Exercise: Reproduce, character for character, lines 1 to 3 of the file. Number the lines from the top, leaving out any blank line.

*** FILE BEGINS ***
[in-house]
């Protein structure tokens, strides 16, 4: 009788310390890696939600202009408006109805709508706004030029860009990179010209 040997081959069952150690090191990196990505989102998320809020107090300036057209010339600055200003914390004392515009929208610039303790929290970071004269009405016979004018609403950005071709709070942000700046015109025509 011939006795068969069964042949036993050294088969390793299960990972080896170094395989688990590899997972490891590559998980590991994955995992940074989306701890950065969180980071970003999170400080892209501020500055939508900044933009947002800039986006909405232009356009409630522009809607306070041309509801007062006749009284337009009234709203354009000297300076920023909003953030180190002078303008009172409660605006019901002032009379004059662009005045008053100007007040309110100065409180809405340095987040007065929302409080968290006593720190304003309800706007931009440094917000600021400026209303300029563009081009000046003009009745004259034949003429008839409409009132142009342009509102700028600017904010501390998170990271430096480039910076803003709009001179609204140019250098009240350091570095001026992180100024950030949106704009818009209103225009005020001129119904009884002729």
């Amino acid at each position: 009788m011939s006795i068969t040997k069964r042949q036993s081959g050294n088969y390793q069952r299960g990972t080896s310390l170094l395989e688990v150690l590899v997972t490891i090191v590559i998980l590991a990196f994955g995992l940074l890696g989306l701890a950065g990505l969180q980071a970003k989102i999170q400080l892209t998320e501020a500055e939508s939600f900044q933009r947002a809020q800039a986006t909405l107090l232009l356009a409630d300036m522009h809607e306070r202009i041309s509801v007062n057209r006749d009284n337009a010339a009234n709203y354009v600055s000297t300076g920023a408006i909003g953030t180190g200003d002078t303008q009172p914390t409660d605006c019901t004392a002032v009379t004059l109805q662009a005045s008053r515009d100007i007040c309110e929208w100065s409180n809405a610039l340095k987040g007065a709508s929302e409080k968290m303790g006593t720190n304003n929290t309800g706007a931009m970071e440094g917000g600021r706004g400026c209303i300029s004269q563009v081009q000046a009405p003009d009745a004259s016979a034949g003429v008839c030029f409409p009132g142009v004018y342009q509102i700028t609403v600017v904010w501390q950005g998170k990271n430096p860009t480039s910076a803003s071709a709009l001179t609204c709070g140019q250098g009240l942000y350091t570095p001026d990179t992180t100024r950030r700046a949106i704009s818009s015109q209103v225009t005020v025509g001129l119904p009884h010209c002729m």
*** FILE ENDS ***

[in-house]
């Protein structure tokens, strides 16, 4: 009788310390890696939600202009408006109805709508706004030029860009990179010209 040997081959069952150690090191990196990505989102998320809020107090300036057209010339600055200003914390004392515009929208610039303790929290970071004269009405016979004018609403950005071709709070942000700046015109025509 011939006795068969069964042949036993050294088969390793299960990972080896170094395989688990590899997972490891590559998980590991994955995992940074989306701890950065969180980071970003999170400080892209501020500055939508900044933009947002800039986006909405232009356009409630522009809607306070041309509801007062006749009284337009009234709203354009000297300076920023909003953030180190002078303008009172409660605006019901002032009379004059662009005045008053100007007040309110100065409180809405340095987040007065929302409080968290006593720190304003309800706007931009440094917000600021400026209303300029563009081009000046003009009745004259034949003429008839409409009132142009342009509102700028600017904010501390998170990271430096480039910076803003709009001179609204140019250098009240350091570095001026992180100024950030949106704009818009209103225009005020001129119904009884002729």
């Amino acid at each position: 009788m011939s006795i068969t040997k069964r042949q036993s081959g050294n088969y390793q069952r299960g990972t080896s310390l170094l395989e688990v150690l590899v997972t490891i090191v590559i998980l590991a990196f994955g995992l940074l890696g989306l701890a950065g990505l969180q980071a970003k989102i999170q400080l892209t998320e501020a500055e939508s939600f900044q933009r947002a809020q800039a986006t909405l107090l232009l356009a409630d300036m522009h809607e306070r202009i041309s509801v007062n057209r006749d009284n337009a010339a009234n709203y354009v600055s000297t300076g920023a408006i909003g953030t180190g200003d002078t303008q009172p914390t409660d605006c019901t004392a002032v009379t004059l109805q662009a005045s008053r515009d100007i007040c309110e929208w100065s409180n809405a610039l340095k987040g007065a709508s929302e409080k968290m303790g006593t720190n304003n929290t309800g706007a931009m970071e440094g917000g600021r706004g400026c209303i300029s004269q563009v081009q000046a009405p003009d009745a004259s016979a034949g003429v008839c030029f409409p009132g142009v004018y342009q509102i700028t609403v600017v904010w501390q950005g998170k990271n430096p860009t480039s910076a803003s071709a709009l001179t609204c709070g140019q250098g009240l942000y350091t570095p001026d990179t992180t100024r950030r700046a949106i704009s818009s015109q209103v225009t005020v025509g001129l119904p009884h010209c002729m």